Jan 7Liked by Brian Potter

Lee Sauder of Rockbridge County VA actively produces and teaches how to produce blooms. He uses the output for his own work, and sells to other blacksmiths. He's also participated in historical research, including in the Sudan. His site includes videos, how-to guides and (of course) a gallery of his own work.


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Thanks for this treatment of a critically important element of modern life. As a high school history teacher I am anxious to integrate the history of technology into instruction, particularly anything that undermines the impression that my students generally subscribe to: that the consumer gadgetry of the last decade or so eclipses all previous technological achievements.

But, as a lifelong resident of southern California, your elaboration begs a tangential question. What was wrong with the steel that proved so woefully inadequate in the ‘remodeling’ of the San Onofre nuclear reactor/power plant? The facility operated successfully for decades before an extensive rehab effort was launched in the early 2000s. When the updated works went online the steel tubes began to corrode so quickly that the plant was shut-down -and ultimately mothballed - after 6 months. (The huge bill for the failed effort is still being paid.) At the time the problem was identified as inferior Chinese steel.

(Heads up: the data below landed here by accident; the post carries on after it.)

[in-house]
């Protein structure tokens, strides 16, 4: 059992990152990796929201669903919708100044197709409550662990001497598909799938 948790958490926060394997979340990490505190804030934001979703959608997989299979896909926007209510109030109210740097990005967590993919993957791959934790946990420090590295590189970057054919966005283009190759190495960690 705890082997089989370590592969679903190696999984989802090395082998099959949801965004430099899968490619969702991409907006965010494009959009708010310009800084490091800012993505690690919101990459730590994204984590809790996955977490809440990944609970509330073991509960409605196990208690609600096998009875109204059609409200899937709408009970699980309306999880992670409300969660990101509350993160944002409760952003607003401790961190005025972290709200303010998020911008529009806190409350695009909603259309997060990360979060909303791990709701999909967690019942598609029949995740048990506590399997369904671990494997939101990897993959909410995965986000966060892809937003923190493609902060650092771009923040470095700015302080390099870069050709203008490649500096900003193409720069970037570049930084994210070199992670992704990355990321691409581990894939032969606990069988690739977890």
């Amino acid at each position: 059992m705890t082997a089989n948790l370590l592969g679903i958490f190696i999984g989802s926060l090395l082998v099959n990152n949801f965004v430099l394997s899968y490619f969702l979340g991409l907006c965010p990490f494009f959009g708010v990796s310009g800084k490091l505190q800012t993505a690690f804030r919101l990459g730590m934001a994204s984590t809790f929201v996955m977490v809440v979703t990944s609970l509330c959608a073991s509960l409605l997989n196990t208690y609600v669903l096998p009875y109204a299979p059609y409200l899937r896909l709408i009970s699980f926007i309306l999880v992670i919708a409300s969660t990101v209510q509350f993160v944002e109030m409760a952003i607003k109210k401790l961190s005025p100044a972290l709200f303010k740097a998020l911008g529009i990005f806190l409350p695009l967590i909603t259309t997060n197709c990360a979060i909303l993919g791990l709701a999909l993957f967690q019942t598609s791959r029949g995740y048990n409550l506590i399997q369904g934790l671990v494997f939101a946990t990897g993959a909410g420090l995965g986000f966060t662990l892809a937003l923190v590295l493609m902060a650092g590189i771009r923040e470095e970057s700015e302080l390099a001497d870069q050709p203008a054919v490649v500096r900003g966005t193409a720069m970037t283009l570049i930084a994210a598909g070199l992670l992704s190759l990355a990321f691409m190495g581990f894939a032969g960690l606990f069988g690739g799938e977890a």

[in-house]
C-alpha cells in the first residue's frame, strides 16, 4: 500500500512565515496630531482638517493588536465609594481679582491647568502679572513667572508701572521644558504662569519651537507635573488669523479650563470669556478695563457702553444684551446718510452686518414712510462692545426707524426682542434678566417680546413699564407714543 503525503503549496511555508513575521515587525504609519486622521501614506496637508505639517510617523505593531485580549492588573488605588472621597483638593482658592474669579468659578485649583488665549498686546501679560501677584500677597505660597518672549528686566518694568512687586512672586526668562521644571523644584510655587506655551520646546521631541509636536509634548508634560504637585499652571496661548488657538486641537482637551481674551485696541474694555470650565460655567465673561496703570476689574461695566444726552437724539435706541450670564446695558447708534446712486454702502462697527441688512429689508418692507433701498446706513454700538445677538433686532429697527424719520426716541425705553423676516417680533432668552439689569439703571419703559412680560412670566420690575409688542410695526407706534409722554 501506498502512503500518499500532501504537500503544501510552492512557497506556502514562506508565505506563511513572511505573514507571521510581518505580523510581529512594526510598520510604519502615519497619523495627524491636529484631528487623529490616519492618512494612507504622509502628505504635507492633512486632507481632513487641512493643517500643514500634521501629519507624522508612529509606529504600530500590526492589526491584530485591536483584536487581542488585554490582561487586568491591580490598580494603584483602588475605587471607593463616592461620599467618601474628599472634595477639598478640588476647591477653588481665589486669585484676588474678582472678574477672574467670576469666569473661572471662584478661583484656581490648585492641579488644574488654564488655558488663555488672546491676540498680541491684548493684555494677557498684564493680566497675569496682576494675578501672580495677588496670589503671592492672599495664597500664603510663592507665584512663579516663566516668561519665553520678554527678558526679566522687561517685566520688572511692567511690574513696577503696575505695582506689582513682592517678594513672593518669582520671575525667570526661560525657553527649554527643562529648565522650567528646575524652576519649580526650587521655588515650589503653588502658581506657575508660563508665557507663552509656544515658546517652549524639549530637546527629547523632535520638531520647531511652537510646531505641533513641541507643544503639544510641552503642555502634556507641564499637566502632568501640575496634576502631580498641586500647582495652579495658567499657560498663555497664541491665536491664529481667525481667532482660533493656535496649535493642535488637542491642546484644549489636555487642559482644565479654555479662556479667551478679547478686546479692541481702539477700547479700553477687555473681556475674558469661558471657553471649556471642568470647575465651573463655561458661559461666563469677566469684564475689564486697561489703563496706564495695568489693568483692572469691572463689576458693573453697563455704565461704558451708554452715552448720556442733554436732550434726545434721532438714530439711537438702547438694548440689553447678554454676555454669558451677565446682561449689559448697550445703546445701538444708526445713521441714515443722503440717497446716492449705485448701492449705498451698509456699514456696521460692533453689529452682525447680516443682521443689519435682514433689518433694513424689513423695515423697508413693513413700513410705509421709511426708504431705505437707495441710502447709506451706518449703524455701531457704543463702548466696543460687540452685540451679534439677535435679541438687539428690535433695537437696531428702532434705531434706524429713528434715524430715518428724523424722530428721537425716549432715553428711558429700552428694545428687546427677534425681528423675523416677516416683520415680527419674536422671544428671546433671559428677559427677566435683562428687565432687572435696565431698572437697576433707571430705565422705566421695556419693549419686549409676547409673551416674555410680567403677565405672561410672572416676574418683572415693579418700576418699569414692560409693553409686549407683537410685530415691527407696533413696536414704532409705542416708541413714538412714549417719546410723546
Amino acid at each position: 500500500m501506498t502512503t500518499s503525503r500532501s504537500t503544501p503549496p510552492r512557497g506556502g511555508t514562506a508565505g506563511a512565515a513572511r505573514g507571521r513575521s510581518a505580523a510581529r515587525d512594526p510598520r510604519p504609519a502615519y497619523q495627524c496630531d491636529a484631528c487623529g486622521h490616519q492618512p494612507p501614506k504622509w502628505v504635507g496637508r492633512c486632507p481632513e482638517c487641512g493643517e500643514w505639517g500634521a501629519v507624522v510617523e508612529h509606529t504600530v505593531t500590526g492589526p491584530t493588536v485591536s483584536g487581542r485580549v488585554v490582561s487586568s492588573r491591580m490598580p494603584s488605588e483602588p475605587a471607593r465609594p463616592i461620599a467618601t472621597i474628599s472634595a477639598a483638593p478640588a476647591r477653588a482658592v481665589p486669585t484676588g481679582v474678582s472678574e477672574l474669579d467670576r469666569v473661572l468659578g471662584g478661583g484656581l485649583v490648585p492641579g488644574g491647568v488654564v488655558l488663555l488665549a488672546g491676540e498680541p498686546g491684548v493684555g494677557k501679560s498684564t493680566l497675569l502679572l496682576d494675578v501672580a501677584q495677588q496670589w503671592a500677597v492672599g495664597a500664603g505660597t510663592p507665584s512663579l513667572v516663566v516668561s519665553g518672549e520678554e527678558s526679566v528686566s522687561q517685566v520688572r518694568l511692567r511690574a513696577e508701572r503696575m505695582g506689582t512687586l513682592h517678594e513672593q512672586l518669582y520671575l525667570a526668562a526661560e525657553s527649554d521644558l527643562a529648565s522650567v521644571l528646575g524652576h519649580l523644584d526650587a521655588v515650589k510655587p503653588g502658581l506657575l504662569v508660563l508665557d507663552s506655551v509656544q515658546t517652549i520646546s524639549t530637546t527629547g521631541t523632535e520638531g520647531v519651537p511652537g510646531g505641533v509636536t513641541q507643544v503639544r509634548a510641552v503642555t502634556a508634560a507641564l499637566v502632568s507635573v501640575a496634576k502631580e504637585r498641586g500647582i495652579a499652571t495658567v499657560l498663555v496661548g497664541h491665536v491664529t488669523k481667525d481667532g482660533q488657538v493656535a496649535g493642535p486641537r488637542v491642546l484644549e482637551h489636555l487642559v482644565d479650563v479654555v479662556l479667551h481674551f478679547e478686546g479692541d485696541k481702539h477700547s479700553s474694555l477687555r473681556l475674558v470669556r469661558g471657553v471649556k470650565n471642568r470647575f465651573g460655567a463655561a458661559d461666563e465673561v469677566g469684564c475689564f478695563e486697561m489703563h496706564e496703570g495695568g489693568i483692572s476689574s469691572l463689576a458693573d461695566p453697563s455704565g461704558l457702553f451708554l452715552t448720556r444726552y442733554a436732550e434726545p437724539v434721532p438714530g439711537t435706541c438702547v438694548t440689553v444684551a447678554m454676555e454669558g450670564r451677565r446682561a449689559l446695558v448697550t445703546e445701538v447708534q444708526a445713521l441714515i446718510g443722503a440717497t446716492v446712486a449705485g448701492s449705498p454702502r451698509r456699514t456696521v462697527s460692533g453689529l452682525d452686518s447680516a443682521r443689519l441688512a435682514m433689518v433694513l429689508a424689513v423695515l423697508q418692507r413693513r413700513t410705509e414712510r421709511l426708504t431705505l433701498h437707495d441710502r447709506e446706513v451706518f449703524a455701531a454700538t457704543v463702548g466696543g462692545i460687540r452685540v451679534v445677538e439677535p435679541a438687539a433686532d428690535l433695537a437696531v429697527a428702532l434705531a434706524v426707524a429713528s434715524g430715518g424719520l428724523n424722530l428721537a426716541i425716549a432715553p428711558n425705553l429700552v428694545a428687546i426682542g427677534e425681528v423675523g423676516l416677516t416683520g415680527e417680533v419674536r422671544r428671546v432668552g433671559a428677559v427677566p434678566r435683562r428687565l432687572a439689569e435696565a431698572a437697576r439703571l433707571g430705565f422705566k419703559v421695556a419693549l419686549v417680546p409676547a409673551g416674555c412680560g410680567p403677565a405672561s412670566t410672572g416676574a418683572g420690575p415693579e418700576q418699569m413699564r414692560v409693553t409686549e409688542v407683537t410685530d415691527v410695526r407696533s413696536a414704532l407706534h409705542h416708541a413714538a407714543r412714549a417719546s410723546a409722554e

It is astonishing that the quality of available product apparently declined so dramatically in such a short time. Your outline of the development of steel making provides such a strong and dreary contrast. Any insight you might provide is most welcome. The powers-that-be have never been anxious to elaborate, but some of us remain curious.

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Can't wait for the second part when the fun begins.

OT Did you see the article in Science Advance about roman concrete? The researchers claim that they figured out this long lost secret.

"the Romans employed hot mixing, using quicklime in conjunction with, or instead of, slaked lime, to create an environment where high surface area aggregate-scale lime clasts are retained within the mortar matrix. Inspired by these findings, we propose that these macroscopic inclusions might serve as critical sources of reactive calcium for long-term pore and crack-filling or post-pozzolanic reactivity within the cementitious constructs. The subsequent development and testing of modern lime clast–containing cementitious mixtures demonstrate their self-healing potential"

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